Ruth's name, transferred to vellum and colored to
create a stained-glass effect—a personal piece of
Hebrew art for the home.
I was the brand-new rabbi at 60-household Congregation Beth Hatikvah (CBH) in Bremerton, Washington when I showed up for the annual Sukkot program hosted by the religious school. Because many members are active-duty navy families whose children receive intermittent Hebrew education, the students are grouped by ability level—like the ninth-grade student currently studying for her bat mitzvah because her family was living in Japan, where she had no access to Hebrew school—but did
earn a black
belt in karate.
Learning from religious school director Bari Udell that all CBH students and teachers go by their Hebrew names, I asked the students to tell me about theirs. "My name is Shachar," said an 11-year-old boy. "It means 'raven,' just like my English name, Corben." "What a great name!" I replied. "But shachar means 'dawn' or 'morning,' as in the Shacharit service." (Later I had the insight: the family was probably told that "raven" could be translated as sh'chor, or "black," and the vowels had gotten confused.) A 10-year-old girl told me her name was Ofek, which meant "meadow," the same as her English name. But, I thought, ofek means "horizon," not "meadow." Unsure, though, of the Hebrew word for "meadow," I said nothing. Another name which first puzzled me was 11-year-old "CoHAVEah "—until it finally dawned on me that the girl's name was actually "CochaVAH," or "star."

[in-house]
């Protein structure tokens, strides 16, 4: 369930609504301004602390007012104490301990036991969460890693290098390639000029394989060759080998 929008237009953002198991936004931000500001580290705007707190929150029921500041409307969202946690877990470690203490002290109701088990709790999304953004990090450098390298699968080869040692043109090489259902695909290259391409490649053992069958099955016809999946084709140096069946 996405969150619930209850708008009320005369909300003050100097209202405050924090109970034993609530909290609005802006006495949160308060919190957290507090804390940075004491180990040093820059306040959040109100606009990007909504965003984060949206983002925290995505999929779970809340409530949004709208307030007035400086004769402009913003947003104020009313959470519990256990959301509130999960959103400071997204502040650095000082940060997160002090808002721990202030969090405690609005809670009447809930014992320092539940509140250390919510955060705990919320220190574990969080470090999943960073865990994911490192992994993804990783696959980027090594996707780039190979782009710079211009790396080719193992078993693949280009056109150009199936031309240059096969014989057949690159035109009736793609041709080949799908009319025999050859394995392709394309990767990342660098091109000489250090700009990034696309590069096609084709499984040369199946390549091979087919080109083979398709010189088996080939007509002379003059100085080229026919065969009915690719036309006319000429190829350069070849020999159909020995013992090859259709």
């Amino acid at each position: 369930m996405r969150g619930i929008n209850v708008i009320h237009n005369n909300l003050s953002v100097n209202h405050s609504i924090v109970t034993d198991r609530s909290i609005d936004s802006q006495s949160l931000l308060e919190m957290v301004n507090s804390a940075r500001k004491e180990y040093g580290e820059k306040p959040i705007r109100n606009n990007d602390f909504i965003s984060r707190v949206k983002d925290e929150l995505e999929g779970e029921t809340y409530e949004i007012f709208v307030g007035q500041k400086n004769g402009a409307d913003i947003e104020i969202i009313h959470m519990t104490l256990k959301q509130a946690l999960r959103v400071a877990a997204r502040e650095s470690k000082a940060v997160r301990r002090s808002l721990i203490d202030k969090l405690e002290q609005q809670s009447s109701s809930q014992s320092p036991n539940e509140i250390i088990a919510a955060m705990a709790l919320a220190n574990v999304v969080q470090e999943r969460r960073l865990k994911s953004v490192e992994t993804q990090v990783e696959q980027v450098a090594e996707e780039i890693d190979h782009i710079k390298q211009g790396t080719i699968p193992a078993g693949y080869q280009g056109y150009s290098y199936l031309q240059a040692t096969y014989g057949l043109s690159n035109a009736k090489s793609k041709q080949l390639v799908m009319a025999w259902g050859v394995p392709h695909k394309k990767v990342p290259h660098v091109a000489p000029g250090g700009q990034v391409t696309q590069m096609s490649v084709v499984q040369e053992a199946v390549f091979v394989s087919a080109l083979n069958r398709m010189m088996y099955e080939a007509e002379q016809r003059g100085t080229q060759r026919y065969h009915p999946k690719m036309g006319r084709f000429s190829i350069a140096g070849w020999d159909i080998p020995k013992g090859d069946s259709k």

Then the grandmother of 11-year-old Rachel, called Rahel at religious school, mentioned that Rachel's Hebrew name was really "Esther." And a parent confided that 12-year-old Sabrina hated her Hebrew name, Rut —the name of a beloved grandmother—because to her it sounded like part of a tree.
Soon it became apparent that many of the children's Hebrew names had been chosen by their parents as the young people entered religious school rather than given to them in a ritual ceremony, such as a brit milah (circumcision) or simchat bat (celebrating the birth of a girl). The children knew little about how their parents had chosen their Hebrew names and were often mistaken about what those names meant.
This inspired me to create lesson plans on Jewish naming traditions called "The Hebrew Names Project."
Meanwhile, I contacted the parents of children whose Hebrew names and meanings didn't match to see if the young people liked their names. I stressed to Corben's mom that Shachar was a great name, even if it didn't mean "raven," but if the meaning was important to Corben, the name with the best translation value for "raven" was Orev-Sh'chor. She predicted that her son would choose to remain Shachar, but he went with the changed name (he likes having a hyphenated name and is now called Orev for short).
Meadow selected a new name akin to meadow from a list of Hebrew words I provided. She was so excited about Nira, which means an uncultivated field, her eyes shone with pleasure when she told me.